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Mr. Postman, Look (in Your Home) and See...

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Mr. Postman, Look (in Your Home) and See...

Icelandic passport

Photo: Wikipedia.

When her granddaughter’s passport failed to arrive in the mail, a grandma in Hafnarfjörður, Southwest Iceland, took matters into her own hands. The girl and her family were going abroad on March 3, and had been told her passport would arrive in the mail no later than February 25, according to mbl.is. The day before the scheduled departure, there was no sign of the passport. Finally, the girl left the country, using her driver’s license.

That’s when the grandma began her investigation. She used to be a mail carrier herself, so she went to the post office, but all she got was accusations that her mail slot wasn’t marked clearly enough, which, as she proved with a photo, was not the case. The grandma then obtained information about the name of mailman in charge of her street and visited his home. His father came to the door. When asked if any mail was in the home marked with the girl’s name, he brought the grandma an envelope containing the passport, as well as various other mail for the family, including the younger sister’s driver’s license, an invitation to a party, and Christmas cards.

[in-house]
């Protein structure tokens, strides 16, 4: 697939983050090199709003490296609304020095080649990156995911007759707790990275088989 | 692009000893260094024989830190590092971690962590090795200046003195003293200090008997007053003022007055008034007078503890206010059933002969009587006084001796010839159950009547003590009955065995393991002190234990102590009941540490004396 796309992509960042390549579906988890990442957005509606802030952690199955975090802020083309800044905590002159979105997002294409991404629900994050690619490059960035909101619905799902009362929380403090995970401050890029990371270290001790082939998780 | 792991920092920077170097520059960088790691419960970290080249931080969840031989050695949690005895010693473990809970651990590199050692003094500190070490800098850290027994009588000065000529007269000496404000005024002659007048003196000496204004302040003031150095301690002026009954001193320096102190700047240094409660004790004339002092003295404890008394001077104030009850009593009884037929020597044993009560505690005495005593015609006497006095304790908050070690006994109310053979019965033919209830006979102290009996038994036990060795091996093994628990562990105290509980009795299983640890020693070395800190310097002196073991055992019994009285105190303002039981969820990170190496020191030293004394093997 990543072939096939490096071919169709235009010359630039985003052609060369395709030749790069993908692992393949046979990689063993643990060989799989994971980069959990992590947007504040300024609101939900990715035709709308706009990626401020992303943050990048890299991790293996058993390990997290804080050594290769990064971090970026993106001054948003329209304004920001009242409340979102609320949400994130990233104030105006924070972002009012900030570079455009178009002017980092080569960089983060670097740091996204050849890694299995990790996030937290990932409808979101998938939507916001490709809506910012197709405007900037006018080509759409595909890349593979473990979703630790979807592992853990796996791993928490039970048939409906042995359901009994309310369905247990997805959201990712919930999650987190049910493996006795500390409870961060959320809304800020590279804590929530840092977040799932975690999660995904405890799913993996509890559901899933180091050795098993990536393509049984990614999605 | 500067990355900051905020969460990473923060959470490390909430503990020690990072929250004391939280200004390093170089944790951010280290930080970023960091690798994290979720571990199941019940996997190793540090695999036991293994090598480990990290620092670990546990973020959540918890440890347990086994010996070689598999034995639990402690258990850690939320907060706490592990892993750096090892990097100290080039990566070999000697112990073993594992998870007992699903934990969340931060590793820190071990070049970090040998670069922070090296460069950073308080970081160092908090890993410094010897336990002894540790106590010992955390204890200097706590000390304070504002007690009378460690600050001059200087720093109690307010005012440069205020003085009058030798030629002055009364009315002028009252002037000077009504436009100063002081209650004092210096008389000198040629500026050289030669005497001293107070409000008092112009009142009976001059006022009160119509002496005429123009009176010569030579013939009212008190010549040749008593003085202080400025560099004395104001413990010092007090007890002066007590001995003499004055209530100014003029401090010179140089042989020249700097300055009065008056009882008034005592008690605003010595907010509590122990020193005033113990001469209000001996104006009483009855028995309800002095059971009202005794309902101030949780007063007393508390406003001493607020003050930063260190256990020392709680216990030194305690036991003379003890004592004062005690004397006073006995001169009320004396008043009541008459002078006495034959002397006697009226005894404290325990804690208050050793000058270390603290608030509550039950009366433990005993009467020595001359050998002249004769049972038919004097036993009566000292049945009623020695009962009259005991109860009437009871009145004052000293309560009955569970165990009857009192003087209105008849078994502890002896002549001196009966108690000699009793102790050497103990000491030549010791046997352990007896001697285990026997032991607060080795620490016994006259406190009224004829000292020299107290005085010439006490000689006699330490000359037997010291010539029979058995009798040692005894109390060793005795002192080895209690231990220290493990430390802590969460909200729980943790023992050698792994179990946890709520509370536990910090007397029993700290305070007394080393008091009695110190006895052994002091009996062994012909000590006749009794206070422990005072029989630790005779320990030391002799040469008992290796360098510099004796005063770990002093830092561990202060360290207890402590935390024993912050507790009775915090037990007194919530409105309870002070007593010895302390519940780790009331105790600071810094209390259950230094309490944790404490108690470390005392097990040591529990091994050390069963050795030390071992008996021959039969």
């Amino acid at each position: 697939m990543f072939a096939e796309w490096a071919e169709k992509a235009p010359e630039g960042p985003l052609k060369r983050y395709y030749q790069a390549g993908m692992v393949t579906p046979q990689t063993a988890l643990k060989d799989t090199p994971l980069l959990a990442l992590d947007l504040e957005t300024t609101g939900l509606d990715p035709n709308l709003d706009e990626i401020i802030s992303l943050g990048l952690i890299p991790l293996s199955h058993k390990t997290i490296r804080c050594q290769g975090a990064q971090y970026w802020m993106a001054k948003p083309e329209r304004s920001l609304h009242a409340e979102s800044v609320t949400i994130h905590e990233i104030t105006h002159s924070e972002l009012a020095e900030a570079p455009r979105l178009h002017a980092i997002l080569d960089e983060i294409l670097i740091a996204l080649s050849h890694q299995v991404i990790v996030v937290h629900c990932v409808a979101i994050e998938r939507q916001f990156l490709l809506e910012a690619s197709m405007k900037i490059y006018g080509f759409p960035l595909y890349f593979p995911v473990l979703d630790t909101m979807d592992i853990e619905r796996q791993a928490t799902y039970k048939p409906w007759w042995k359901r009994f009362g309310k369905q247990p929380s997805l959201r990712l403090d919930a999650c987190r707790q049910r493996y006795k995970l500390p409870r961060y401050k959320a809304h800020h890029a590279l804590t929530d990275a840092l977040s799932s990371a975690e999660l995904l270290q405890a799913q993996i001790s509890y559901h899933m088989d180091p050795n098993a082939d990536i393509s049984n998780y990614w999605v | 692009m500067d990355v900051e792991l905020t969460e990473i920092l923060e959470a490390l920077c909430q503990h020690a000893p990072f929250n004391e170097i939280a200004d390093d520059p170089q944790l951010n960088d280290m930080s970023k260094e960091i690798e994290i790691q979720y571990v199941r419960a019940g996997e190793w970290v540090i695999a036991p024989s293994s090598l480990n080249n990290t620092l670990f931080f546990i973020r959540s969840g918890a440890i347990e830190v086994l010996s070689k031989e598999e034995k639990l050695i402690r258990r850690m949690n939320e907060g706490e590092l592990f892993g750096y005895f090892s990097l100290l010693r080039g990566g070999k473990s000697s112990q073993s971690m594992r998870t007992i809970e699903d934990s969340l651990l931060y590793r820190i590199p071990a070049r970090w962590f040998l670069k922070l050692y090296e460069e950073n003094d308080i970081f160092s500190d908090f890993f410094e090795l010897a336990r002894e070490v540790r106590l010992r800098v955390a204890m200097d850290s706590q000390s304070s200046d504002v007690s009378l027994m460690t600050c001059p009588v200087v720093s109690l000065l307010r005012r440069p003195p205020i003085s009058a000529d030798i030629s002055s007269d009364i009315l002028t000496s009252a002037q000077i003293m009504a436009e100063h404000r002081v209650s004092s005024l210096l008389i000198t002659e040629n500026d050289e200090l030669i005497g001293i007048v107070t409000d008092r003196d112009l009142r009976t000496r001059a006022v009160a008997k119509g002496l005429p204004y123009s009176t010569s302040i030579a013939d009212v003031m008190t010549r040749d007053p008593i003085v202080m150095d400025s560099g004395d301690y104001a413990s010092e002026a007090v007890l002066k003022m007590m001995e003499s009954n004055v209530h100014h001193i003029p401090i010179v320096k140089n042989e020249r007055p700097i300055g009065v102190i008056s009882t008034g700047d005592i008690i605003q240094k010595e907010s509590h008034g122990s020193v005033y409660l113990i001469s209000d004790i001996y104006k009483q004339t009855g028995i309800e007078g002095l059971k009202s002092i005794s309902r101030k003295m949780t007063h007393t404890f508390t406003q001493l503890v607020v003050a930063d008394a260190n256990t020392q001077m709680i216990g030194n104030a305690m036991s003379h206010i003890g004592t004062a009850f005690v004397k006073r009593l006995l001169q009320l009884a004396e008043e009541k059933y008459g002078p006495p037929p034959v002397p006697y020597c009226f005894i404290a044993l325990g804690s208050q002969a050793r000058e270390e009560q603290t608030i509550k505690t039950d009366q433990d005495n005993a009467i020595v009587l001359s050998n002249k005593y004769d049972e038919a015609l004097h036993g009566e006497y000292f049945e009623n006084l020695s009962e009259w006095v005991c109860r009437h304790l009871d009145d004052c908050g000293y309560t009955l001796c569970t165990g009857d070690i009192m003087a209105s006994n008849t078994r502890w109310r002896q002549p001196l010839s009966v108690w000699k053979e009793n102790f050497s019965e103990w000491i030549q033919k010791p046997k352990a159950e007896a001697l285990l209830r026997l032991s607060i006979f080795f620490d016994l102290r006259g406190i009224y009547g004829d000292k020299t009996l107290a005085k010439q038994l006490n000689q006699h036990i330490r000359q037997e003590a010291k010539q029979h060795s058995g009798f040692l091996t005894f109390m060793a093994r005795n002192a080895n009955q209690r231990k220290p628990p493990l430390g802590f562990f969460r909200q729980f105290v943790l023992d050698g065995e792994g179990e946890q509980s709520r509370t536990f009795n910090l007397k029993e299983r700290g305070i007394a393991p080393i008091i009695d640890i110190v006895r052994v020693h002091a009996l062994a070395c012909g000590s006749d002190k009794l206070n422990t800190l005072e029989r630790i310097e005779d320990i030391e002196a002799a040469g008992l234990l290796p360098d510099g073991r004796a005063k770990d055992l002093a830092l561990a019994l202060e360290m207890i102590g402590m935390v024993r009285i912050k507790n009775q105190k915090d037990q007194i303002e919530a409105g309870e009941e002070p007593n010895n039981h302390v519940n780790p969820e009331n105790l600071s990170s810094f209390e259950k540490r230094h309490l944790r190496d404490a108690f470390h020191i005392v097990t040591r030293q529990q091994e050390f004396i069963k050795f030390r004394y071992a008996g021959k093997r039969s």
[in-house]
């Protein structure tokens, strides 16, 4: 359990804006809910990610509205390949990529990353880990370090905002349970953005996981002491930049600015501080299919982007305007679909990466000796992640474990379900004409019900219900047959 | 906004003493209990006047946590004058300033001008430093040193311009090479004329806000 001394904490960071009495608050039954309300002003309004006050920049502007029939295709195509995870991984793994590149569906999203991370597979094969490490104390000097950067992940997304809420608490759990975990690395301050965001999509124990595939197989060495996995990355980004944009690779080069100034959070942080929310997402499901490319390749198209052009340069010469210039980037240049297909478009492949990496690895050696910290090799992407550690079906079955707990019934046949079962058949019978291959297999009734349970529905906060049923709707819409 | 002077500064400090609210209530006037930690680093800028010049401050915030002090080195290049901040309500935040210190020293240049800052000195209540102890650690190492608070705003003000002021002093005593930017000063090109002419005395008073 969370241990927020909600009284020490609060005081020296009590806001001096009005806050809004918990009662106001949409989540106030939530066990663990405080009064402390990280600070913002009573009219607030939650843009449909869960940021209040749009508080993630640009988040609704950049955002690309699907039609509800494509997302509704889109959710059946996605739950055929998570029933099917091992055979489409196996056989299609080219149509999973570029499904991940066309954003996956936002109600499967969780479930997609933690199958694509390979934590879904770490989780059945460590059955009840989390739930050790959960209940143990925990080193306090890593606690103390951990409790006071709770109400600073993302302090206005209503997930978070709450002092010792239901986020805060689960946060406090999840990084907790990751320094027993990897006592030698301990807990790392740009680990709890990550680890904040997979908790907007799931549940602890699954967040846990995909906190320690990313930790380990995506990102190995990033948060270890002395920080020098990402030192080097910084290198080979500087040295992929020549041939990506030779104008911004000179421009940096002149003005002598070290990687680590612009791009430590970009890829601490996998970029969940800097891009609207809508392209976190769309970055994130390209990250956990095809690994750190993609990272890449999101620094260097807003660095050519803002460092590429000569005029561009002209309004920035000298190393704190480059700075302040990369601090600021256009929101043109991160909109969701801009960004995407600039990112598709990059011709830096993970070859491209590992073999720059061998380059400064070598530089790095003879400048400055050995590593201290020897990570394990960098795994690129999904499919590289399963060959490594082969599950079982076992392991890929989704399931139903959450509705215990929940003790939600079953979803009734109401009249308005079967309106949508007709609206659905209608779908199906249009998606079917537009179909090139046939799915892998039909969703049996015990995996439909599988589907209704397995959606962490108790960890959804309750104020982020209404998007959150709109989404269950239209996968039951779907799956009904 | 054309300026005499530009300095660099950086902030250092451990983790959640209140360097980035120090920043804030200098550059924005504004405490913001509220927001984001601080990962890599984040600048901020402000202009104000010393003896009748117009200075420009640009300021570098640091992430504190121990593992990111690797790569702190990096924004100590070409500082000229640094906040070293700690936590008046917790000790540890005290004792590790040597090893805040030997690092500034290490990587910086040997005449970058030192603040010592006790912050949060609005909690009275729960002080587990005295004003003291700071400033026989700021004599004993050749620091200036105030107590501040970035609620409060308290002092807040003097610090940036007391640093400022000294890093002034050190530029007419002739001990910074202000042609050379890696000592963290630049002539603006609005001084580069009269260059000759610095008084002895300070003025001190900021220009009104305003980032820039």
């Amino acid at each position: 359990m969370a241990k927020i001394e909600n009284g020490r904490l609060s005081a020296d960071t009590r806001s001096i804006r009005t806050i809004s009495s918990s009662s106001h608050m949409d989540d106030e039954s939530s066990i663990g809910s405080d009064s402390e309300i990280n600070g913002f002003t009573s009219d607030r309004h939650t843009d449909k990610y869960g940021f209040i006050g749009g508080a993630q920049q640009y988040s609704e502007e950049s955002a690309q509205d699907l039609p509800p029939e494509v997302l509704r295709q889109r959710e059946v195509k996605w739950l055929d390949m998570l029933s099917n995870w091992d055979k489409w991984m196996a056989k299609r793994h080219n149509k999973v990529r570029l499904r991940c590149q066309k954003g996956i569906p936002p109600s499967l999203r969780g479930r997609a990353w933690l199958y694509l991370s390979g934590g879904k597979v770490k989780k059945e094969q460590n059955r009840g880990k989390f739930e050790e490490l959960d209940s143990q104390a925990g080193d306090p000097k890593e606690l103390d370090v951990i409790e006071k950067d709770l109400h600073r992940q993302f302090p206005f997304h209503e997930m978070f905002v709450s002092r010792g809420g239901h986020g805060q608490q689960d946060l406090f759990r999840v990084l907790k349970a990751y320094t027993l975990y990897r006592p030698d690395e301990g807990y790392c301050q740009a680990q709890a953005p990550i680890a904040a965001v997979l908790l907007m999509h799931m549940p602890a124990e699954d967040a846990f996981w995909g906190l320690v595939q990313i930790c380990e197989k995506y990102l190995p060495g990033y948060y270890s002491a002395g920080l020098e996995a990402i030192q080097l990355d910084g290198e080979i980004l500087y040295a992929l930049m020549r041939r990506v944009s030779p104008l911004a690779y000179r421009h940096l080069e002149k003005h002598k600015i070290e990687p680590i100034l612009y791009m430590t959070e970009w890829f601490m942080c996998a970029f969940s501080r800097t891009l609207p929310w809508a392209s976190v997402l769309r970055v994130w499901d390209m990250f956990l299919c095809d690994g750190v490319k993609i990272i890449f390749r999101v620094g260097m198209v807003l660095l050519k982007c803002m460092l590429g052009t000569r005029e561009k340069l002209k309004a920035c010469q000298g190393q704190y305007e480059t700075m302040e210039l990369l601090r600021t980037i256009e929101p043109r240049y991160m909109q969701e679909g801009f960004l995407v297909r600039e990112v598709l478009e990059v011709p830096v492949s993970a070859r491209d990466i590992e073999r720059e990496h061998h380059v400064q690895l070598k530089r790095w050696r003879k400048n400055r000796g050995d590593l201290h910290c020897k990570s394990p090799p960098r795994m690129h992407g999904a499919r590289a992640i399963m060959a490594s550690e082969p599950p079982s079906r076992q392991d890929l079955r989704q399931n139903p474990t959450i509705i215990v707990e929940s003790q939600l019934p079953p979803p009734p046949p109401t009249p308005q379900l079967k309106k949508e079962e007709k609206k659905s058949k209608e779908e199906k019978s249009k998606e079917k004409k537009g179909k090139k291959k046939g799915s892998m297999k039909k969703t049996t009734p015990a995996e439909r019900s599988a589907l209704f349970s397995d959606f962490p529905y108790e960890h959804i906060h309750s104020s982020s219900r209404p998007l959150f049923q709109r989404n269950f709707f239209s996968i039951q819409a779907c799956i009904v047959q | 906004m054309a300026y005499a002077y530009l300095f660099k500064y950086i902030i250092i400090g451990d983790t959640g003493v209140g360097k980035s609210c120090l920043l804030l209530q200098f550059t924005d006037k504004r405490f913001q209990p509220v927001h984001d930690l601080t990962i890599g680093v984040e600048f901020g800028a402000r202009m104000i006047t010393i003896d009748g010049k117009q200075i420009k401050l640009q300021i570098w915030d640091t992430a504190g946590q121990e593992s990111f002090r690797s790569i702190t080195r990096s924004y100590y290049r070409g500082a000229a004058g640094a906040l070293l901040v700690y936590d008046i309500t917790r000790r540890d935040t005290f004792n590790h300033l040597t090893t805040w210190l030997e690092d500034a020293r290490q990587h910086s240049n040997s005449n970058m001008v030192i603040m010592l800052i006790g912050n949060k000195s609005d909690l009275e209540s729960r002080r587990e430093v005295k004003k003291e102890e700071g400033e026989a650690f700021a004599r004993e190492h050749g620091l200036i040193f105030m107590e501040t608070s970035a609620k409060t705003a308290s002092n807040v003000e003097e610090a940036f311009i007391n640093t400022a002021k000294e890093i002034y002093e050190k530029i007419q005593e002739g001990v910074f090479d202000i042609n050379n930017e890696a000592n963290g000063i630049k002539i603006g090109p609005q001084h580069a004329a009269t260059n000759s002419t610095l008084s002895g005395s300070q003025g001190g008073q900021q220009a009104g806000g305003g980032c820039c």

The girl’s mother told Morgunblaðið that the names of all family members are listed on the front door, according to instructions from the previous mailman. No problems were noted in mail delivery until recently. “We posted this story on Facebook and subsequently found out that numerous people [in the Vallahverfi neighborhood] were waiting for mail, [and] mentioned they’d been waiting for a long time for driver’s licenses, passports and credit cards, so there must be a problem with the mail distribution, which is evident from the fact we haven’t received any mail to our home in more than a week,” she remarked.

The incident is being investigated by Íslandspóstur, the Icelandic mail service. Brynjar Smári Rúnarsson head of the marketing division at Íslandspóstur, mentioned that the family’s address had been incorrectly registered in the post office’s data base, which had created a misunderstanding about where it should be delivered.

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